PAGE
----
The summit of Aristotle's examination of "first philosophy" occurs in Book XII of his Metaphysics. Chapters 1-5 of Book XII reiterate Aristotle's examination into the nature of thinghood (an inquiry which had previously appeared in Aristotle's Physics). Thinghood is a kind of whole (not a part of a whole) representing the sources as well as … Continue reading Reflections On Aristotle’s Prime Unmoved Mover
Aristotle's treatise on politics is the essential work on political philosophy from classical antiquity. Since the death of Socrates, philosophy had to learn to conceal itself from the wayward opinions of the majority. People are biased and occasionally these biases are directed at people in an unenlightened way. Each age and political regime carries certain … Continue reading Further Thoughts on Aristotle’s Politics
Aristotle's On The Soul (or "De Anima" as the Latins transcribed it) addresses the question of what it means to be alive. It explores the self-organization of all natural and living things, from the perspective and perception of an observer. The text is a qualified addendum to the Physics, and its corollary is a short treatise … Continue reading Perception in Aristotle’s On The Soul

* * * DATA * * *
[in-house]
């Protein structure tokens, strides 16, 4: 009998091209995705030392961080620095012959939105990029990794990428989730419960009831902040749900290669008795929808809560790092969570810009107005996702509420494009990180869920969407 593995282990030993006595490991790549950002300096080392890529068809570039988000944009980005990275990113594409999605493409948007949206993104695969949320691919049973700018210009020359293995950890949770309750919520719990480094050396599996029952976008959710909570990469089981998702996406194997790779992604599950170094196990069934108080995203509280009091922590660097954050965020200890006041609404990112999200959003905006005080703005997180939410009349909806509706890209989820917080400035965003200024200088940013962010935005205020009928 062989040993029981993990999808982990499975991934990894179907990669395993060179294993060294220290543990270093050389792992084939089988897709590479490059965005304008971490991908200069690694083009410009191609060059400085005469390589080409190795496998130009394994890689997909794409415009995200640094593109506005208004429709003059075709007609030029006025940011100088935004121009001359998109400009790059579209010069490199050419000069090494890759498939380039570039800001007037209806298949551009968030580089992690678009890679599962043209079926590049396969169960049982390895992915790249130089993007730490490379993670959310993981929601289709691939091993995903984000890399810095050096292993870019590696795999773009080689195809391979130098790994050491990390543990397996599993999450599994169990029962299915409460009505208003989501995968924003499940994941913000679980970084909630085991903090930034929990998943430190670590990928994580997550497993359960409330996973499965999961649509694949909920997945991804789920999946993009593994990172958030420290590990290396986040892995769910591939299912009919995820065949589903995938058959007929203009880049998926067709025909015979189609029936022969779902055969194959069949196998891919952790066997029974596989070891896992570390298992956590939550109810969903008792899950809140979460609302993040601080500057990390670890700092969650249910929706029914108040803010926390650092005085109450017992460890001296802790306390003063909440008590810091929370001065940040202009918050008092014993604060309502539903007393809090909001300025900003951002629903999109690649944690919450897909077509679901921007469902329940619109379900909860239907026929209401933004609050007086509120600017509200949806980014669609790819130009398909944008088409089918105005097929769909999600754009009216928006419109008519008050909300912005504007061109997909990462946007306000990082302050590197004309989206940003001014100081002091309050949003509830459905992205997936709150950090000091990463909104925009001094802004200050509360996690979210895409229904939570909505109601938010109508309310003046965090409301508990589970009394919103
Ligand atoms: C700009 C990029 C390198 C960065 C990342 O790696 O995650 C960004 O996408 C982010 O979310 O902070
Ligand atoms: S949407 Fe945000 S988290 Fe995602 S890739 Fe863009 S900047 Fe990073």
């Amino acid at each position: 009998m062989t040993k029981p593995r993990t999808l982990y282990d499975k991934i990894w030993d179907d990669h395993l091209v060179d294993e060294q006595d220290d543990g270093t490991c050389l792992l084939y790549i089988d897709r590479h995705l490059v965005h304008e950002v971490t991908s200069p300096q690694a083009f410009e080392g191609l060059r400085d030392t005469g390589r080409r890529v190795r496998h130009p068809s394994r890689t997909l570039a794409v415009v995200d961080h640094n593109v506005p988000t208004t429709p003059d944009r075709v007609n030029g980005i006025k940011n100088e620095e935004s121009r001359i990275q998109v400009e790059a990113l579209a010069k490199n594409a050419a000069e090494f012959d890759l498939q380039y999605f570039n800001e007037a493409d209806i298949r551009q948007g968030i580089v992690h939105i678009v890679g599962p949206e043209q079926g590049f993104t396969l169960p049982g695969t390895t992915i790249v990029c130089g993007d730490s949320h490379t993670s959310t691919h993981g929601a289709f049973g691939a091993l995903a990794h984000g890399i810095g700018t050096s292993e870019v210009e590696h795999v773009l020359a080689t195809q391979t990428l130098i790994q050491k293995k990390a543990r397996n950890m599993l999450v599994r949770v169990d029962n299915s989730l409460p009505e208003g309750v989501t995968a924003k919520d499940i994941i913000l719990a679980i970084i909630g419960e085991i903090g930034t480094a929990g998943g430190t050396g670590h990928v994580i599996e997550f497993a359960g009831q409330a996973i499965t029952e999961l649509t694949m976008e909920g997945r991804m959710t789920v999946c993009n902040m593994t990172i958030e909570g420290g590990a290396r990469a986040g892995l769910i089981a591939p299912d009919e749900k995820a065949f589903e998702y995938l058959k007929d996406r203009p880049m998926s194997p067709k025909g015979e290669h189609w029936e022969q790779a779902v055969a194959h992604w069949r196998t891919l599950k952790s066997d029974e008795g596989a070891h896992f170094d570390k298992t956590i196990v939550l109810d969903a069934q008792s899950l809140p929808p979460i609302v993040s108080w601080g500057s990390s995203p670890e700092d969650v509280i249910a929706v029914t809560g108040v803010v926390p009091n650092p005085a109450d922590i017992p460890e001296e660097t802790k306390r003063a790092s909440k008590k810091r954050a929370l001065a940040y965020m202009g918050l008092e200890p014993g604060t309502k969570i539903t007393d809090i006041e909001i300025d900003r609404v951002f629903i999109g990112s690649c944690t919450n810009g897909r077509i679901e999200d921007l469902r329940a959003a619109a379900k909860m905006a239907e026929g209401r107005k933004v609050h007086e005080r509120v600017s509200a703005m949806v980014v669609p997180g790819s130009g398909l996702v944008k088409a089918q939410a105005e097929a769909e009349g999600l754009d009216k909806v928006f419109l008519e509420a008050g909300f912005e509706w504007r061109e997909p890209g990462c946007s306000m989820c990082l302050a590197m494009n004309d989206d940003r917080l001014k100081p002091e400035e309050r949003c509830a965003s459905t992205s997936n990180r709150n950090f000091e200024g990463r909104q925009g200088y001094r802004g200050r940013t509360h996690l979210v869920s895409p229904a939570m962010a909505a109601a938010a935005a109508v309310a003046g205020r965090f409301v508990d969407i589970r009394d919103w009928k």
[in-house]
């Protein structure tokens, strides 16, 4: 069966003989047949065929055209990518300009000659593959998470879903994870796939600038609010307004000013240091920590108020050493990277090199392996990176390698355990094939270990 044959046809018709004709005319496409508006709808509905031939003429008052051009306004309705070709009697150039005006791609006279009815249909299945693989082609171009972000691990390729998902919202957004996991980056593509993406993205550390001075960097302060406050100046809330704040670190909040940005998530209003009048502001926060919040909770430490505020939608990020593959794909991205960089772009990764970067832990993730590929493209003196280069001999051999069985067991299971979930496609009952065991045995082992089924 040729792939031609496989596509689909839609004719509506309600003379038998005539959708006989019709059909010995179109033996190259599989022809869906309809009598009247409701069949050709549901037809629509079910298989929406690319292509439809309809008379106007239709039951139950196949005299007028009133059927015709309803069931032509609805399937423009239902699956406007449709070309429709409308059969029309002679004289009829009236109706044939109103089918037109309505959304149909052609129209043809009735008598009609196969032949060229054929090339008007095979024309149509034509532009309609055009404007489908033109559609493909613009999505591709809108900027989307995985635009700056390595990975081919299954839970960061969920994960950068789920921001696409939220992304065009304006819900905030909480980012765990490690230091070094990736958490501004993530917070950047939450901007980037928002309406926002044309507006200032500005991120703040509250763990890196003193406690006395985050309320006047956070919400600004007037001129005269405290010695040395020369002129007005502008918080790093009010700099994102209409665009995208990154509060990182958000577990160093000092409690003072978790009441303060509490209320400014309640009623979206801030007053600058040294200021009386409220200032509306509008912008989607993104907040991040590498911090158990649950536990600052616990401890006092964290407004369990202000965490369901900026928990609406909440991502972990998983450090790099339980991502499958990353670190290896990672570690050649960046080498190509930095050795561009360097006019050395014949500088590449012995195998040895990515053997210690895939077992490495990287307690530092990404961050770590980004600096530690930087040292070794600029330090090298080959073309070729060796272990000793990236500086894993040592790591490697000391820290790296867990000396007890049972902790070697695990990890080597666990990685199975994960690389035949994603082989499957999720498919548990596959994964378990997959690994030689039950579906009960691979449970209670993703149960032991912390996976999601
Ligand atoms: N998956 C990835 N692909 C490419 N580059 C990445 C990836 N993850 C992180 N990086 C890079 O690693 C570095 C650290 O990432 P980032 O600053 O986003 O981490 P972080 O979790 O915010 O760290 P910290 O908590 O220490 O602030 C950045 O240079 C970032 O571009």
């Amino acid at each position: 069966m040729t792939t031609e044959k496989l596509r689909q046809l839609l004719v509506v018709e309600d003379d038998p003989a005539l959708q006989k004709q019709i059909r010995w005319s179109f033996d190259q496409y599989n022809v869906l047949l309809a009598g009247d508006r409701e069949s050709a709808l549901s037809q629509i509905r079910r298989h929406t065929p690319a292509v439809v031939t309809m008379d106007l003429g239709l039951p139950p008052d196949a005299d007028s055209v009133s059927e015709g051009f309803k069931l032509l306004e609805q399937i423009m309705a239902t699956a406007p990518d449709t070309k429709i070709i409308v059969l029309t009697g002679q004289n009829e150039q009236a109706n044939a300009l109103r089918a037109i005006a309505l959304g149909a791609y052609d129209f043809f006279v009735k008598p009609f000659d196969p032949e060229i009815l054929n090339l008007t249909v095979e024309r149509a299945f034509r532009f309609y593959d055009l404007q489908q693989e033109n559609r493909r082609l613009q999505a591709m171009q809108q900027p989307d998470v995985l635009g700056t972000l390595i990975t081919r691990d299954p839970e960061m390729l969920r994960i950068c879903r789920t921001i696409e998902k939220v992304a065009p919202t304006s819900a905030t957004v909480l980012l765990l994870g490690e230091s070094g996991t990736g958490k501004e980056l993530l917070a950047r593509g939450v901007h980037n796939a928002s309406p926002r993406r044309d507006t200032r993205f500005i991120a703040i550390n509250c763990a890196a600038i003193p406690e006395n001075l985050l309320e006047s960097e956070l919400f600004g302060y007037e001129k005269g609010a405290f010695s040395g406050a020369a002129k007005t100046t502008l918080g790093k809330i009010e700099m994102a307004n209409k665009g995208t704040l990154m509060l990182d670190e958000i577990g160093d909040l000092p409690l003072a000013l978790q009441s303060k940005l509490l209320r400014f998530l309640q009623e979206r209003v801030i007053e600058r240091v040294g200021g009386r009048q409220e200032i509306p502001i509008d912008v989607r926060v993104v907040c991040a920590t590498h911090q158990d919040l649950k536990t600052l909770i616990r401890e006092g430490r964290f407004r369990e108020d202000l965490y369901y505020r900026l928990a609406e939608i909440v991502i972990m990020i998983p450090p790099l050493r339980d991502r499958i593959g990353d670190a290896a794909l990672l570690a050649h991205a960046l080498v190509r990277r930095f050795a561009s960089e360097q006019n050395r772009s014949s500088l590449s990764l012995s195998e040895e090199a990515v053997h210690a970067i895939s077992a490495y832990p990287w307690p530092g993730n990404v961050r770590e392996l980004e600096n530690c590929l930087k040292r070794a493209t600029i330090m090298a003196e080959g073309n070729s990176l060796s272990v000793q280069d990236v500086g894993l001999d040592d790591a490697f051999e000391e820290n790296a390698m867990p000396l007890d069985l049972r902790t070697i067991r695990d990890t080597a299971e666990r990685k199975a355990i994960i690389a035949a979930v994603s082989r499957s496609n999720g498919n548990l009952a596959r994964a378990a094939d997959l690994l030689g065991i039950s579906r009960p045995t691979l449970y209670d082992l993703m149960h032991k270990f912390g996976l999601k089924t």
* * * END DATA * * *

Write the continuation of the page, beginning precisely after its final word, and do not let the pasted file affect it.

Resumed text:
In Aristotle's Poetics the poetic art (or poieses meaning "to create" in Greek) is a natural activity. It is an imitative act (mimesis) and is also a kind of reflection of nature. The Poetics begins with a larger exploration of poetry, itself, and the book concludes with a dramatic duel between the two chief forms of poetry: epic … Continue reading What is the Teaching of Aristotle’s Poetics?
Regarding the question of nature, or rather the “not-natural”, as has been commonly asked, we recall Shakespeare’s use of the word ‘natural’ in King Lear. In the play, political nature has been upset. If we accept Aristotle’s famous pronouncement that “man is a political animal”, then indeed human nature has also been upset. King Lear … Continue reading Nature in the Nicomachean Ethics